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English Church Architecture -



MARKET WESTON, St. Mary (TL 991 782)     (April 2007)

(Bedrock:  Upper Cretaceous, Upper Chalk)


This is a building that appears more interesting at first sight than it subsequently proves to be, for it is dominated externally by the proud Perpendicular S. porch (shown left, from the southwest) which, however, is the only surviving mediaeval work of significance.  The porch windows have supermullioned drop tracery set beneath segmental-pointed arches, with two tiers of reticulation units that reach more than one third of the way down the entire window.  (See the porch W. window, below right.)  The S. front is decorated with four tiers of flushwork rectangles - the first on the battlements, the second immediately beneath, with a canopied niche in the centre, above the outer doorway, and the third and fourth beside the doorway jambs, below the springing.  The spandrels are constructed of stone carved with trefoil-cusped niches and other motifs, and the outer doorway itself bears two hollow chamfers containing at intervals, carved roses around the inner order and crowns alternating with roses around the outer order, above an order of shafts with castellated capitals.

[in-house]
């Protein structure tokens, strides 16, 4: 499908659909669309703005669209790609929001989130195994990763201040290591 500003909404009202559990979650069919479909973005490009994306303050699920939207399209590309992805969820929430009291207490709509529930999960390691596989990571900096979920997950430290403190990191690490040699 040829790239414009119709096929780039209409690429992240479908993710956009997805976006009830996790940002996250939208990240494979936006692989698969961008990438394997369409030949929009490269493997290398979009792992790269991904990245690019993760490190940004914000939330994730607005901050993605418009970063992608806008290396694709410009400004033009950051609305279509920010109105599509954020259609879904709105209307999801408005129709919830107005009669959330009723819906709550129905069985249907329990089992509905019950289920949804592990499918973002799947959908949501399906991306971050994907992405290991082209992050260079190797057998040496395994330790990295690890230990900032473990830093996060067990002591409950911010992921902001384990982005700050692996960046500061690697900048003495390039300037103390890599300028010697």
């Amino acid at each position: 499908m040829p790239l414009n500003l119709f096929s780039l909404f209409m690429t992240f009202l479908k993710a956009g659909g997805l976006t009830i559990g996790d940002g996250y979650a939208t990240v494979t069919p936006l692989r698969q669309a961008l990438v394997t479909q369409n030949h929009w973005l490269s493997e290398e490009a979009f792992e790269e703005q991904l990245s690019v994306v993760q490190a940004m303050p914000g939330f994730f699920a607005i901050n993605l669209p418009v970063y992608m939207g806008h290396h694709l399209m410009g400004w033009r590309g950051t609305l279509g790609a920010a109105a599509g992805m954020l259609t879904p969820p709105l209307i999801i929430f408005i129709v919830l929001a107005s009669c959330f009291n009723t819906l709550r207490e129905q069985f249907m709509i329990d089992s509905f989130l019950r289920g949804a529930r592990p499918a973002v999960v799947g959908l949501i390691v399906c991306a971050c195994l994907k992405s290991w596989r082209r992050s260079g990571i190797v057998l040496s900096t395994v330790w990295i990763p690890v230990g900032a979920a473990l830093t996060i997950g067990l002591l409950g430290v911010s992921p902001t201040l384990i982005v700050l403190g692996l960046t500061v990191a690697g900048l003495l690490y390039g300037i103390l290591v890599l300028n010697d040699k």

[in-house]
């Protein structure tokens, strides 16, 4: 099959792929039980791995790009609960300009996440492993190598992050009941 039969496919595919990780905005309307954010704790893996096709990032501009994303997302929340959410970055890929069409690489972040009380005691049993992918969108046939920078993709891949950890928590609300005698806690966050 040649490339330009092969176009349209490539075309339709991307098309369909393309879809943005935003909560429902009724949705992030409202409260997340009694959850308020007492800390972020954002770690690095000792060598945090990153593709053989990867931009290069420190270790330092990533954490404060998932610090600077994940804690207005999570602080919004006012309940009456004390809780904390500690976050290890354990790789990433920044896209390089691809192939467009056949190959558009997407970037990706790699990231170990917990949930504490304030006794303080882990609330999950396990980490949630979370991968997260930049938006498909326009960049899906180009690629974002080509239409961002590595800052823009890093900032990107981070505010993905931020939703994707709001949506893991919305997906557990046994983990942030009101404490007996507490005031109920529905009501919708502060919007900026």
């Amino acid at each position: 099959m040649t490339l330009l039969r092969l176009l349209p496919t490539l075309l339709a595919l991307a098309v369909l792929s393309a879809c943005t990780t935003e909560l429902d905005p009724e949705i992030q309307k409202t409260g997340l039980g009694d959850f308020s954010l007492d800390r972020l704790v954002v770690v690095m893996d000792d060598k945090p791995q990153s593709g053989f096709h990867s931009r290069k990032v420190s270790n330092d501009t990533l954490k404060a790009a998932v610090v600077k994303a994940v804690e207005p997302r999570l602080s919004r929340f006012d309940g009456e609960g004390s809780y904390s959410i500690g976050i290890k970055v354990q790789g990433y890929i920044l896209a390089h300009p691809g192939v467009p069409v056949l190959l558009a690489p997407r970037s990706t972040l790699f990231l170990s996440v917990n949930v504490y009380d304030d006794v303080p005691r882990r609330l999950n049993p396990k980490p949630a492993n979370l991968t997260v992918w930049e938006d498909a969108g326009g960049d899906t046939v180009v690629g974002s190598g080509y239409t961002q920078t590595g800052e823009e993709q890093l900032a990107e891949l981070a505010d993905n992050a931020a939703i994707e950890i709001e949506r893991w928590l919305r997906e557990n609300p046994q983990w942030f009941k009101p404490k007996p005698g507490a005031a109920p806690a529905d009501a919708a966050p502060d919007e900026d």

The rest of the church, consisting of a chancel, nave and W. tower, was  so heavily restored in 1844 by Lewis Cottingham (1787 - 1847) as now to be almost an early Victorian building.  Cottingham - who restored Rochester and Hereford Cathedrals as well as St. Mary’s, Bury St. Edmunds in this county - was generally regarded in his lifetime and afterwards as a capable, sensitive architect, and his chancel windows here at Market Weston, in Decorated style, with cinquefoil-cusped Y-tracery to the north and south and reticulated tracery to the east, may be faithful to their predecessors.  The two-light curvilinear-traceried nave windows probably are not, for they fail to look convincingly mediaeval.  The tower rises in three stages and has a two-light reticulated W. window and reticulated bell-openings with tumbled-in bricks round the heads. However, the small arch or doorway between the tower and the nave is old and bears wave mouldings, suggestive of Perpendicular times. The nave roof is a flimsy double hammerbeam construction, with collars, castellated wall plates, and purlins at the ¼, ½, and ¾ positions.  The chancel arch appears to be entirely by Cottingham and bears a wave moulding above semicircular shafts.  Finally, a few minor monuments on the chancel walls include one dedicated to Dr. John Thruston (d. 1776), signed by Samuel Peck, and one commemorating John Thruston, the date of whose death (1849) seems at odds with those of the artist, Robert de Carle of Bury St. Edmunds (fl. 1795 to 1842).  Perhaps this monument, therefore, is by a son or other relation.  There were two families of eighteenth/nineteenth century sculptors named de Carle, based in Bury St. Edmunds and Norwich, which “are impossible to disentangle” (Dictionary of British Sculptors: 1660 - 1851, by Rupert Gunnis, The Abbey Library, 1951).